Can being a control freak reduce your chances of success as an indie author?


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Thread: Can being a control freak reduce your chances of success as an indie author?

  1. #1

    Can being a control freak reduce your chances of success as an indie author?

    As a person in general, I've always been a huge control freak with almost anything. However, I would also fantasize about my books becoming movies and being big like "Harry Potter", which were more common in my early days as an author. I would even try to sell movie rights to my books through sites, like "Greenlightmymovie" and others where people could submit books or scripts to be considered as films. But I would doing that prematurely. Yes, I was aware that I wouldn't have gotten to have any creative control if my books were films. But now that I've gotten to know myself better, I realize that I would really dislike any adaptation of my books where I wouldn't get to have control. In fact, recently, I developed a mindset where I should avoid things like film rights, foreign language rights, and commercial publishing because they would "mess with my ideas." It might not be the smartest mindset to have, but I feel that it's realistic for me. Once I really understood how much control you lose in traditional publishing, my internal reaction was, "I'm glad I self-published."
    And because I self-published my books, marketing and success are more challenging, although I hear that can be true for traditionally published authors, except big names, like Stephen King. I am also well aware that things like foreign language rights and movie rights are complete fantasy for most self-published authors, especially those like me, whose sales and downloads are satisfying for the most part, but could be better. If I want to be more successful, not necessarily a national, house-hold name, bestseller, would being a control freak get in the way? I do have extremely specific envisions of my ideas, especially characters, and get easily offended if they're not, at least, similar to what I imagine. I know I would find fan fiction of my work insulting, especially if people made my characters do things that they would never do (which is highly unlikely to happen, anyway) and I would be quick to debunk fan theories.
    Children's Fantasy Author
    Hidden Content

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  2. #2
    Is anyone very possessive of their book content, too?

  3. #3
    One of the hardest things we have to do is get rid of the notion that our work is our super special baby. Of course, we think our work is wonderful, no one is doing anything like it, it's going to set the world on fire. But the truth is, the vast majority of creative people aren't making anything all that different. We're a dime a gross, really.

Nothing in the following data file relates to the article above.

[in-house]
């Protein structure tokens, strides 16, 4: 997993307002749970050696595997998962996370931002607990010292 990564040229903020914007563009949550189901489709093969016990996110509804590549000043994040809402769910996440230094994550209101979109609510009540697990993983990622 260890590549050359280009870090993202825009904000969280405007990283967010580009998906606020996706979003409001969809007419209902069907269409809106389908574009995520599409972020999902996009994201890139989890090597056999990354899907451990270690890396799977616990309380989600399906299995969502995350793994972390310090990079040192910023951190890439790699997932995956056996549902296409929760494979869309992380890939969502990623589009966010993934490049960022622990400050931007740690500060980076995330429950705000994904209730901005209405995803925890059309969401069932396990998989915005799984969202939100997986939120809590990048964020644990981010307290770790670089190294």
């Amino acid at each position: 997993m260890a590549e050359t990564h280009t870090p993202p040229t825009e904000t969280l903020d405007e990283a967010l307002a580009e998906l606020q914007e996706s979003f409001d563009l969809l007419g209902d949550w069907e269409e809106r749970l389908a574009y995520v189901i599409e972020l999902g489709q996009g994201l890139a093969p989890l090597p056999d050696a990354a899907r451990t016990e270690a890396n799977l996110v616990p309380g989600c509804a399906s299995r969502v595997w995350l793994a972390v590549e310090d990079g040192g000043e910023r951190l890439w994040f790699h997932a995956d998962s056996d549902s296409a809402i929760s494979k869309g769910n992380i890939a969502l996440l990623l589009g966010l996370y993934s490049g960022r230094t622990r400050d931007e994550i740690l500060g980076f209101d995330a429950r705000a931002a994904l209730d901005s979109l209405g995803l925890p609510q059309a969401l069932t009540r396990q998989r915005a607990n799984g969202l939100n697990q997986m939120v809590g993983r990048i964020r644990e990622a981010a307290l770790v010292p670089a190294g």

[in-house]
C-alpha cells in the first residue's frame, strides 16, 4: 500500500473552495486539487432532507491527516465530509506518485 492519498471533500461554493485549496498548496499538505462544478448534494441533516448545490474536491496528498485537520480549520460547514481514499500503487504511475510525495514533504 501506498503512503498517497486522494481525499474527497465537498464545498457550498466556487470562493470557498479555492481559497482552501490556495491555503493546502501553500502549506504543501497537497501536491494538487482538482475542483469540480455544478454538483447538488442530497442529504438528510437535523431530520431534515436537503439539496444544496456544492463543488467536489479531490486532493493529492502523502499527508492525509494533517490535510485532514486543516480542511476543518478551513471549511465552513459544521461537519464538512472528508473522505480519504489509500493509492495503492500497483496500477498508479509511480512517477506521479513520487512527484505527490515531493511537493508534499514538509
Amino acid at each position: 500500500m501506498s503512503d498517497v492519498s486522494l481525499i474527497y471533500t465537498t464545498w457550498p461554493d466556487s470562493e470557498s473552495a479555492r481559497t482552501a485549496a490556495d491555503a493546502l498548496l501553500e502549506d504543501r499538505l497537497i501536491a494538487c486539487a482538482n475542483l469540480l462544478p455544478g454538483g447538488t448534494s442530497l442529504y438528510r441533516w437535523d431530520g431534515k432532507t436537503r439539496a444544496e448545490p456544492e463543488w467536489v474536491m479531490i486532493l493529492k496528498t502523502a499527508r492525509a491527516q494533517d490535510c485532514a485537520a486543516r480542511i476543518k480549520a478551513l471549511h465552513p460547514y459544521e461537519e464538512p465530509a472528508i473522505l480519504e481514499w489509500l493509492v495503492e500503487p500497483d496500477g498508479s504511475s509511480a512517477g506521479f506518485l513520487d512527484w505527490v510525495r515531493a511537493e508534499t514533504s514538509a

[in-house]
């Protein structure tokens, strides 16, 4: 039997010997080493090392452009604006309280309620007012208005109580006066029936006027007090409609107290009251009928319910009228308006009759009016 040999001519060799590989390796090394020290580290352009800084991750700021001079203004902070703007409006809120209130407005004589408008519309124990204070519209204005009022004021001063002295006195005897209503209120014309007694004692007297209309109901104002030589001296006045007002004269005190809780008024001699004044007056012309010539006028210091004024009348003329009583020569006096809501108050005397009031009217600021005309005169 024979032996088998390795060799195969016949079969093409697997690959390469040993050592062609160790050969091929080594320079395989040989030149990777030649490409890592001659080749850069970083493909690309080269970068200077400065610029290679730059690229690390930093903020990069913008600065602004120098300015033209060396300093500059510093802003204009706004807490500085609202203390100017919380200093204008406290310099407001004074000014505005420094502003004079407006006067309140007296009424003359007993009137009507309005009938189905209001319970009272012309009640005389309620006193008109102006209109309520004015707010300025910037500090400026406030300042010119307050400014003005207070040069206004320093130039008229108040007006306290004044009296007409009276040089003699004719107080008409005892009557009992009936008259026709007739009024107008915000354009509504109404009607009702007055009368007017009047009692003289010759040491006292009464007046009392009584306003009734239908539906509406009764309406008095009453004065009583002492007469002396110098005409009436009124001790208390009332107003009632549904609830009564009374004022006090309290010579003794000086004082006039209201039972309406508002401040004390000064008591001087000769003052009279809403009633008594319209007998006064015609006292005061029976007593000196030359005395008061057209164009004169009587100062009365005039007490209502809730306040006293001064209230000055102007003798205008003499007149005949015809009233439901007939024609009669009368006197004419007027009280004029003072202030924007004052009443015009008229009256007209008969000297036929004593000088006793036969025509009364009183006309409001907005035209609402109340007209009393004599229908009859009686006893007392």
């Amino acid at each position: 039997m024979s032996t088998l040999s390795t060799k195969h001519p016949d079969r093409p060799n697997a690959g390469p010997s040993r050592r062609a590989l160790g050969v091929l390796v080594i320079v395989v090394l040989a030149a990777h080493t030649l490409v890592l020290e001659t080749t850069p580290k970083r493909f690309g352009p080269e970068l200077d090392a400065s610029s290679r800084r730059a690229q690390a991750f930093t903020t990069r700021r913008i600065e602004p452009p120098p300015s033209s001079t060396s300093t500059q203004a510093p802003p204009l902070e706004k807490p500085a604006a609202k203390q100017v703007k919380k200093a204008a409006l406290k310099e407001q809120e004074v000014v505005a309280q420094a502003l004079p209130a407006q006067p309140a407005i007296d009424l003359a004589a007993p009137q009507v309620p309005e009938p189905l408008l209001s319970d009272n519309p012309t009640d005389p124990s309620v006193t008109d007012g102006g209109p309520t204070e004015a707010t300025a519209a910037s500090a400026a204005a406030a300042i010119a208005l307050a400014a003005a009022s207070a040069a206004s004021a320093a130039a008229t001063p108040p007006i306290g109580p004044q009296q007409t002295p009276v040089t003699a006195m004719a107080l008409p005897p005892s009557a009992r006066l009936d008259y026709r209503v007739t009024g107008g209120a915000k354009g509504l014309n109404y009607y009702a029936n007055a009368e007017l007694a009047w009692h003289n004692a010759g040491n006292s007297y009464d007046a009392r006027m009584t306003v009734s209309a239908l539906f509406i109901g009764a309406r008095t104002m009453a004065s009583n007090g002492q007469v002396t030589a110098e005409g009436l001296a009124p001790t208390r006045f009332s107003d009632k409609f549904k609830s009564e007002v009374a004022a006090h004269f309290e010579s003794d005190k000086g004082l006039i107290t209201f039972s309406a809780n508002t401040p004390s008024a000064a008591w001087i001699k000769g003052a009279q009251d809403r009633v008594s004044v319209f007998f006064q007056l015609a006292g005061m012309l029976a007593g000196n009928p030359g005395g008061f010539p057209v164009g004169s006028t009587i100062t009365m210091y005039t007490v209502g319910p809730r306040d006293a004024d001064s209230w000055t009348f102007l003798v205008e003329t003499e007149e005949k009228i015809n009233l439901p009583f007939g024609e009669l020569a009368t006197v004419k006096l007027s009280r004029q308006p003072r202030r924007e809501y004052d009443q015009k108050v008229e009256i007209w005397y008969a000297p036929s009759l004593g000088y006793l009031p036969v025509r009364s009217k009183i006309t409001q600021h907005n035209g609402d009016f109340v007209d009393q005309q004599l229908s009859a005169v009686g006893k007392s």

Self publishing is about control, to a degree. But it still means we have to look at market trends, genre expectations, reader satisfaction. It's no different from being a widget maker. Customers want only yellow widgets, they will ignore your green ones. Unless you can give them a reason to want green widgets, it doesn't matter how you make them, there's no market.

    If you want to expand your income, you have to look at the various ways that might happen. Foreign rights, film rights, a gaming company wants to adapt the work, someone wants to make greeting cards using your characters. Yes, you will lose some control, especially if you're not that well-known, but even the biggest names often have no say in how their work is adapted. It's just how it is.

    Of course, all of this is probably moot, as it's rare that anyone gets a chance at most of these things. You can get an agent and go for a publisher for foreign language rights, that happens to self publishers. You can find an agent to shop your book around for film adaptation. I have seen a few going after the game industry. It's all a gamble, and if you don't want to do it, then don't. If a film company comes to you, just say no. That's what all that control is about, after all.

  4. #4
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    Take a piece of paper and write down your goals in order of priority. If you are behind on child payments money may top your list otherwise your story is part of you and will set you up as an author however you get through the process. If you don't get published everything else is just conjecture.

    Take this thought and go through your narrative and see how it fits your priorities.

  5. #5
    Good luck on that. Once you sell the rights, your control over the project is essentially nil unless you are very famous or very influential, at which point they might allow you to stick around. Otherwise, they can do anything they want with your work and you have absolutely zero say.

  6. #6
    I think it you get a reputation for being difficult to work with it can blacklist you.
    On youtube Lindsay Ellis talking about the control-freak werewolf porn author was interesting.
    https://www.youtube.com/watch?v=zhWWcWtAUoY
    https://www.youtube.com/watch?v=K3v5wFMQRqs
    But that was a person who was also trying to control OTHER people's content and it sounds like you just want control of your own. Indie publishing might be good. I think contracting for certain control at the beginning might help with film... gosh... not that I really know... but I'd say "pick your battles". I think it was probably important for J. K Rowlings to monitor some of what they put in or didn't put in because of it's importance that only she understood for the books that were coming out.

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